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David “Daps” Reinert on Filming His “Early Idols” in Sundance Doc Film Hawk

Film Hawk

American indie film champion Bob Hawk has, to date, 28 “special thanks” credits to his name. An early friend and supporter of Kevin Smith, Ed Burns, the Duplass brothers and many others, Hawk has served as a consultant, producer and promoter for many Sundance regulars. In 2016, Hawk gets a Sundance film his own with Film Hawk, a documentary on the man and his influence. Below, Film Hawk DP David “Daps” Reinert discusses the film’s visual style and the stress of filming your idols.

Filmmaker: How and why did you wind up being the cinematographer of your film? What were the factors and attributes that led to your being hired for this job?

Reinert: Originally, I was just brought on to the project as another shooter. The directors, JJ Garvine and Tai Parquet, were handling everything themselves, as they had on their prior documentary, Keeping The Peace. I just happened to have another Canon Rebel T3i to match the two that they were already using. After it became apparent that the film was growing in scope, they leaned heavier on my nearly 20 years of experience in studio and broadcast work to take the production to a higher level. It became apparent then that I should be named the film’s DP.

Filmmaker: What were your artistic goals on this film, and how did you realize them? How did you want your cinematography to enhance the film’s storytelling and treatment of its characters?

Reinert: JJ has a very distinct way he wants things to look. He wants the standard medium shot for interviews, but then he loves to have a camera off to the side capturing various angles and ranges. That allowed me to get creative and do things that I normally would not do in an interview environment. And we worked out a standard setup. Our single interview setup would be with two cameras. Dual interview setups would use three cameras.

Filmmaker: Were there any specific influences on your cinematography, whether they be other films, or visual art, of photography, or something else?

Reinert: I have worked almost 20 years in the television field, mainly doing studio or run and gun style shooting. I have been bred to get things done quick and simple. Minimal setups. Get the best shots in a short amount of time. But even before the television career, I was a big fan of the Rodriguez school of filming. Rodriguez, Tarantino, Burns and Smith were my early influences. And here I was, filming two of them!

Filmmaker: What were the biggest challenges posed by production to those goals?

Reinert: Besides the fact of the slight intimidation factor of filming other established filmmakers, especially two of your early idols? However, everyone was a blast to work with and so sympathetic and warm to our cause, so it was really a non-factor. We were a small crew traveling into NYC with a basic setup, so the shoots were not a big challenge unless something was forgotten or broke on set. But then, you are in New York, you can find what you need.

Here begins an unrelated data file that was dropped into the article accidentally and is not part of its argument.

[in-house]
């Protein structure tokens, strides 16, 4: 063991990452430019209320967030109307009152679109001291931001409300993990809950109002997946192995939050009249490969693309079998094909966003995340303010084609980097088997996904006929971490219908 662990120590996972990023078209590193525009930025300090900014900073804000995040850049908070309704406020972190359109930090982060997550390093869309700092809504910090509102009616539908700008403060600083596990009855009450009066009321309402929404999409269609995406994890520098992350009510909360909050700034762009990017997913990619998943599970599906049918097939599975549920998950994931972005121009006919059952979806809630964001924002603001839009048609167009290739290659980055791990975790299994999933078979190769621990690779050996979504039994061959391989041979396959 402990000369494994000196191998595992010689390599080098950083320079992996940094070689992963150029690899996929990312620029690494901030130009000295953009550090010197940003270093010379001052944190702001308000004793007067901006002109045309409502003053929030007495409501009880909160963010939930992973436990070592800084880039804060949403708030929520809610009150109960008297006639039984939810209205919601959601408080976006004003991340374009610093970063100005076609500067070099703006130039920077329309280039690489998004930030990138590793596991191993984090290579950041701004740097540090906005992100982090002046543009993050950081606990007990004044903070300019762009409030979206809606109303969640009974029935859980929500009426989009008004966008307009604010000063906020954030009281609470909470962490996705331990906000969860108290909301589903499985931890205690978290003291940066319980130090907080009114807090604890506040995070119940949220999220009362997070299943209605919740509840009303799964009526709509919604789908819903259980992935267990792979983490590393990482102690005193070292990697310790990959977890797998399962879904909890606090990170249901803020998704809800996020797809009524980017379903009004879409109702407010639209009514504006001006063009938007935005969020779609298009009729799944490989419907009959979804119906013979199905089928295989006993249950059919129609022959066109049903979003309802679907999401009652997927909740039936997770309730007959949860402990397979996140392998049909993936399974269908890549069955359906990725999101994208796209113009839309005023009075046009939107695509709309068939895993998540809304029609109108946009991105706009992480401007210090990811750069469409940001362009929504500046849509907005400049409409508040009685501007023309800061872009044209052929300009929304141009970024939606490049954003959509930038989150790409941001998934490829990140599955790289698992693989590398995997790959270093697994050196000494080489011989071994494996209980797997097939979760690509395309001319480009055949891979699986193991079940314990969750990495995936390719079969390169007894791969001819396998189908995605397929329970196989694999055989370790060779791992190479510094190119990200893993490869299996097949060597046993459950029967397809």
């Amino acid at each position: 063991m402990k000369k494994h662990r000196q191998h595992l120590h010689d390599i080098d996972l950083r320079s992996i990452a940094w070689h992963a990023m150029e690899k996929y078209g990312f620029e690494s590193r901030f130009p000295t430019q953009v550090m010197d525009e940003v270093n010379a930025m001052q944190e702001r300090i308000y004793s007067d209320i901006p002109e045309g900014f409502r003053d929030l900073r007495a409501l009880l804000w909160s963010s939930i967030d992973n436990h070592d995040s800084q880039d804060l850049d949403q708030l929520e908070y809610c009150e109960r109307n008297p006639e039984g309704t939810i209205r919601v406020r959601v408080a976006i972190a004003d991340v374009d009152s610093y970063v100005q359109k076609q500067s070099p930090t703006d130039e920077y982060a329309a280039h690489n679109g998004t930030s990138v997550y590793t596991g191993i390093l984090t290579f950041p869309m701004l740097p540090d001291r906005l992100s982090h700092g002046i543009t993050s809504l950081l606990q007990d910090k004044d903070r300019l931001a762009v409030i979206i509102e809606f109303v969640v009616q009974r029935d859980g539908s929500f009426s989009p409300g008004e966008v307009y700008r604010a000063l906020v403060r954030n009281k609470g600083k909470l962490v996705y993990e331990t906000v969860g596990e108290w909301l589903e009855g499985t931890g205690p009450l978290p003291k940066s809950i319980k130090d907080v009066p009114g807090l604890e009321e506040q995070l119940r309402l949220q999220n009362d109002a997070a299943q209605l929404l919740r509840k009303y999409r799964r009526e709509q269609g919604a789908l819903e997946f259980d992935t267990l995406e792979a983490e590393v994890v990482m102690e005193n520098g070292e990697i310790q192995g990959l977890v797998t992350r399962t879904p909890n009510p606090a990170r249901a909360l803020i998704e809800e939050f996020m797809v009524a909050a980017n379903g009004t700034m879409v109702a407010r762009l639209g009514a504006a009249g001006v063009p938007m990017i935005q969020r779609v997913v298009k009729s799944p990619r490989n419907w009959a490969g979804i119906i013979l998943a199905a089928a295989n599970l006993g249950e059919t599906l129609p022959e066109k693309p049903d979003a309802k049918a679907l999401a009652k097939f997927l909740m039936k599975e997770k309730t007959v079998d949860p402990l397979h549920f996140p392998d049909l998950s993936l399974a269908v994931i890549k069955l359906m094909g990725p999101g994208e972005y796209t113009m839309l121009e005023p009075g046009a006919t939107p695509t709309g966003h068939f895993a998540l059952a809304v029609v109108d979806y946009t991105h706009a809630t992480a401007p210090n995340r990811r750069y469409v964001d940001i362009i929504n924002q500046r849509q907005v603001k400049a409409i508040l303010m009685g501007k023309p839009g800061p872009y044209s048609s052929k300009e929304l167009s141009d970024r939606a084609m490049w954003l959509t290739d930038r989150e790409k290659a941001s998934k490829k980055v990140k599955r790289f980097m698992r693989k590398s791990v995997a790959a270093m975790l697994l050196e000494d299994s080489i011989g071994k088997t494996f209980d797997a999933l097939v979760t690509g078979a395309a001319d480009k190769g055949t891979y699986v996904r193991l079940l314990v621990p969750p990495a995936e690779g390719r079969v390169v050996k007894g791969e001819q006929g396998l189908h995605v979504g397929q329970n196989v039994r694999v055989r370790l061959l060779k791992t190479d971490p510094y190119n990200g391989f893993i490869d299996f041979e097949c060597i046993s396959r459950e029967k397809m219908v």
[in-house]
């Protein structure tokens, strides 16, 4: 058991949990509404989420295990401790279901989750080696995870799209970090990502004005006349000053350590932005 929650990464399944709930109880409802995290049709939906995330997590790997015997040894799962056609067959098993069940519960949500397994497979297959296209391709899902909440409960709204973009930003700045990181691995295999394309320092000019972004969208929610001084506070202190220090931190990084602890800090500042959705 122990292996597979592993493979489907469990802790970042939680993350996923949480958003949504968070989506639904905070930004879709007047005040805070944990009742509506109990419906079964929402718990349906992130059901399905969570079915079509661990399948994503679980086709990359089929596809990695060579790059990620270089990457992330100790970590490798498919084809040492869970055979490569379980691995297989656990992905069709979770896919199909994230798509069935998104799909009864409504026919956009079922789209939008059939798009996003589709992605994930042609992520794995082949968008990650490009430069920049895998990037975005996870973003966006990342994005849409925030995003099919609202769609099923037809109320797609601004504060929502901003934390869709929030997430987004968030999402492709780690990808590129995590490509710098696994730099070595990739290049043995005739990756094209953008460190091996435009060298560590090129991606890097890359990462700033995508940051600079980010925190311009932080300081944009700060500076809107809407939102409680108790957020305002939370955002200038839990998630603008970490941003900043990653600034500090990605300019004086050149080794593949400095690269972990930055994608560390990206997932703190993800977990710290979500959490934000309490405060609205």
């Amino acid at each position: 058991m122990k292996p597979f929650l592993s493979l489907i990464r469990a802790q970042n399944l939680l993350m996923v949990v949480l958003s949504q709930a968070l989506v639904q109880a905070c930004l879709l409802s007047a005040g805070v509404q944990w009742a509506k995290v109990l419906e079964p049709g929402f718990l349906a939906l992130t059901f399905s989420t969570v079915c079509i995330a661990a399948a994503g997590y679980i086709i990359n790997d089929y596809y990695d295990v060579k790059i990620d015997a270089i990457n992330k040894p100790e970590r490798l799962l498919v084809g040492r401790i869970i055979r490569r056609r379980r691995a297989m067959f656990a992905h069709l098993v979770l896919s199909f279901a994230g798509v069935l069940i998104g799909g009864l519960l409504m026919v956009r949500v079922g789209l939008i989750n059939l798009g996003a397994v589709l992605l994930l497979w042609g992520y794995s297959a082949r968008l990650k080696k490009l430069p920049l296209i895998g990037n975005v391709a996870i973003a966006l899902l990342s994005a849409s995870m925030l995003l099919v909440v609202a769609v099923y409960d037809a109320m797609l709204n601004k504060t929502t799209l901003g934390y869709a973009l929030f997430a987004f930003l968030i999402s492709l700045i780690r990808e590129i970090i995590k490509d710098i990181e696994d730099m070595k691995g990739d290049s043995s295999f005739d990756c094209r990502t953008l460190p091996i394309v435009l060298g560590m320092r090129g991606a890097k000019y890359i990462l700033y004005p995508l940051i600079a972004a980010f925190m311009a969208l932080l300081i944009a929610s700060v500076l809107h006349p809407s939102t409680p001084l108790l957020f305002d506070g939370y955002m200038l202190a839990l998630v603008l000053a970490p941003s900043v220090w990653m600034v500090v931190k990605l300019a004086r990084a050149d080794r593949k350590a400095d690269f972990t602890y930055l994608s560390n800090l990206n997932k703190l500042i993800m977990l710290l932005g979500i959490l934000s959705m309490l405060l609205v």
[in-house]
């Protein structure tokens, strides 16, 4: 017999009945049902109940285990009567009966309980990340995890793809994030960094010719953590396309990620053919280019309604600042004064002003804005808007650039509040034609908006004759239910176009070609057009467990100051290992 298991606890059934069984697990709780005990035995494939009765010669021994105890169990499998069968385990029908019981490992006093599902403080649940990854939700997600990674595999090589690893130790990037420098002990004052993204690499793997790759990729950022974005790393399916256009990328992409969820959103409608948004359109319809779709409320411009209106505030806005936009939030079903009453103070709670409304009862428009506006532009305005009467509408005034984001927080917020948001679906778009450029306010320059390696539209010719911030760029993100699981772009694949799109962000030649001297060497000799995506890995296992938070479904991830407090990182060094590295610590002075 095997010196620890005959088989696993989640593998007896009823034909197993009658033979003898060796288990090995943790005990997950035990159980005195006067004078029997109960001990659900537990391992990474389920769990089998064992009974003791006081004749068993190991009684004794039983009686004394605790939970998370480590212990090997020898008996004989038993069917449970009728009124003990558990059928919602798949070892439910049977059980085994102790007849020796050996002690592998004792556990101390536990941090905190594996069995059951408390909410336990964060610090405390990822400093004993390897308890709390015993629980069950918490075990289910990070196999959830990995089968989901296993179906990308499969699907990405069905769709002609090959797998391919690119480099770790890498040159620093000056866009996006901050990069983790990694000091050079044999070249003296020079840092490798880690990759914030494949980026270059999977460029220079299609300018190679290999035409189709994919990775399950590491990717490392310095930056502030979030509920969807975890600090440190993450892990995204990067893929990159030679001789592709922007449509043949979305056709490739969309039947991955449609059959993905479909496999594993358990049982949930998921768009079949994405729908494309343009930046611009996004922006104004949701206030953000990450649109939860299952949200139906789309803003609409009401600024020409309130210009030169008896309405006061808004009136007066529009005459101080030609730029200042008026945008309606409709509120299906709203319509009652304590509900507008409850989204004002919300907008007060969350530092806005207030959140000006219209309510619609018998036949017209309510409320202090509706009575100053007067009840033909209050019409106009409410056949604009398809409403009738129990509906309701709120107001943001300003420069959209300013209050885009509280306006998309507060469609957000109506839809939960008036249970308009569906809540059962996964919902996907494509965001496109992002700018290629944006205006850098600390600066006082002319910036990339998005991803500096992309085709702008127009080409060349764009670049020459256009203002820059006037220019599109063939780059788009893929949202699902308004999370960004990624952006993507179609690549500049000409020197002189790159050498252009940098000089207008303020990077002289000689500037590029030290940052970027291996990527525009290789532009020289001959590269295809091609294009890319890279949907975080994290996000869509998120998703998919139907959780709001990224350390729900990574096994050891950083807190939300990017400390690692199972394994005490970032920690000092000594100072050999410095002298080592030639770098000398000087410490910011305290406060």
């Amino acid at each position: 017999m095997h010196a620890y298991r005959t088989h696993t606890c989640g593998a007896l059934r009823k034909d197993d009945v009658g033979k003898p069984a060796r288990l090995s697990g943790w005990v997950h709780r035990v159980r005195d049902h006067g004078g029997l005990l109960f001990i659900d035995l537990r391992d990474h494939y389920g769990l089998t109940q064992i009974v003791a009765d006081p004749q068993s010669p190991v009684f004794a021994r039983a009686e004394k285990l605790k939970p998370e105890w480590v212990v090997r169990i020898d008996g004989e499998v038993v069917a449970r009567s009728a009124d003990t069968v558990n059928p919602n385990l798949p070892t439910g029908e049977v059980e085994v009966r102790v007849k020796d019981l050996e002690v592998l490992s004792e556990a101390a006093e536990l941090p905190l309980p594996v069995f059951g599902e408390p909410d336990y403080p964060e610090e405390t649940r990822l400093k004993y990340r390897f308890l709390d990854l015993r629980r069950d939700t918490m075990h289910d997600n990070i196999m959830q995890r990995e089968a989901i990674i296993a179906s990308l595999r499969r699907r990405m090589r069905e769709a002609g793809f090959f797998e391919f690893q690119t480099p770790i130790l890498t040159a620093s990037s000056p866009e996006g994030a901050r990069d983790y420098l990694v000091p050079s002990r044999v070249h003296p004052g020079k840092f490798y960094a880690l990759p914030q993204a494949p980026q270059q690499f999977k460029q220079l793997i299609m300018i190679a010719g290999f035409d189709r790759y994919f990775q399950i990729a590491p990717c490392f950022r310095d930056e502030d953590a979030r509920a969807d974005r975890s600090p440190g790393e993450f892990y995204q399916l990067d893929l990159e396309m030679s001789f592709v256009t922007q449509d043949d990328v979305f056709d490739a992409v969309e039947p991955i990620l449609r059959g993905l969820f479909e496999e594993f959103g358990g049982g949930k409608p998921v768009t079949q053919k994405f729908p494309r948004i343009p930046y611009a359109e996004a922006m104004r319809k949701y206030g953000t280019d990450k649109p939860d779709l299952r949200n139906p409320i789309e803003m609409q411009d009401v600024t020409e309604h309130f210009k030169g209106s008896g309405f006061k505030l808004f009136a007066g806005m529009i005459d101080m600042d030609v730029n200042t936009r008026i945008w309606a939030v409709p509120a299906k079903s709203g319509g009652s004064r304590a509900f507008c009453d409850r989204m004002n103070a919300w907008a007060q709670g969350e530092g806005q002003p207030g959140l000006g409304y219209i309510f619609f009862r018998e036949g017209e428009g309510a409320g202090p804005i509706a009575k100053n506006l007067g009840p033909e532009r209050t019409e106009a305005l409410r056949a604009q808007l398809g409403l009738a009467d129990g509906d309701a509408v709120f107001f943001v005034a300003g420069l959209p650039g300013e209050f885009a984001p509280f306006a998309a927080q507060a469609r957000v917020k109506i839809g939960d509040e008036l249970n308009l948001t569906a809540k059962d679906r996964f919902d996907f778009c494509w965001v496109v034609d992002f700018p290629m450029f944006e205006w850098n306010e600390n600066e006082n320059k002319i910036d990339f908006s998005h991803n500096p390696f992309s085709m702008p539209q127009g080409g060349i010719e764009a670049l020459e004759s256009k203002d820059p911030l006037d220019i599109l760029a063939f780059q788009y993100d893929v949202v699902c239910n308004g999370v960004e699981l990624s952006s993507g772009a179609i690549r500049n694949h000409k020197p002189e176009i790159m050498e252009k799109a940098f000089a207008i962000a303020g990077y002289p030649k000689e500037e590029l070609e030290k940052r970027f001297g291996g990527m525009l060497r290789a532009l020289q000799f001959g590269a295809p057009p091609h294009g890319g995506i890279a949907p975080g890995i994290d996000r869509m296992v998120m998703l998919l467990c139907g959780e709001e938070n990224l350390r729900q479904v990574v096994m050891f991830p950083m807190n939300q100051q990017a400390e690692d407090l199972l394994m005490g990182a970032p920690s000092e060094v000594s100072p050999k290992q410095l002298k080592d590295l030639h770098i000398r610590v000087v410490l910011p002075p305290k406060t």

Filmmaker: What camera did you shoot on? Why did you choose the camera that you did? What lenses did you use?

Reinert: Like I said, we all had T3i’s. At the time, JJ had read an article where Ed Burns recommended the T3i as an excellent option for independent filmmakers with a budget.

Filmmaker: Describe your approach to lighting.

Reinert: At the time, JJ had come to me with his ideas of what he wanted to do in post with the DI. Some of it was fairly complex and really would have altered the look of the shots. So, I took a standard approach to the lighting. But a lot of the film was shot in the filmmakers homes in the city, so light through windows was incorporated into the look. So, we shot everything with daylight temperature lighting. Most of the time it was a typical 3 point setup, with a window providing the fill or backlight.

Filmmaker: What was the most difficult scene to realize and why? And how did you do it?

Reinert: Wherever we went to film, there were always one or two spots that cried out to be used as sets. When we filmed Ed at Tribeca Cinemas, we ran into a problem. The bar inside was absolutely beautiful for the standalone interview with Ed, but finding a location suitable for a two person interview with Bob and Ed proved more difficult. We finally settled on a location in front of big plate glass window looking out onto Varick Street at 2:30pm. We blasted almost everything we had at them and just managed to get enough light to produce a nice balanced shot of our subjects, while maintaining a nice view of the city in the background.

Filmmaker: Finally, describe the finishing of the film. How much of your look was “baked in” versus realized in the DI?

Reinert: In the end, we really did not do very much DI on the film. Now let me go back and state that at one time early in the edit, JJ and Tai had decided that the entire film was going to be changed to black & white! Fortunately, that decision was later nixed due in part to how nice the shots looked naturally. Some shots were made b&w in the sections with Kevin as a nod to his film, Clerks, of course. There was really only one other shot that occurs throughout the story that really drove me nuts in post. It was filmed on my first day of the production, and I was still getting to know the T3i. The lighting did not quite make up for the neutrality of the colors in the room we were shooting in, and the T3i did not hold up to the task like I would have liked it to. The shot had a nice background, but the subject just did not pop like it should. A simple vignette, some grading, and a blur added to the background saved what was just an ordinary shot.

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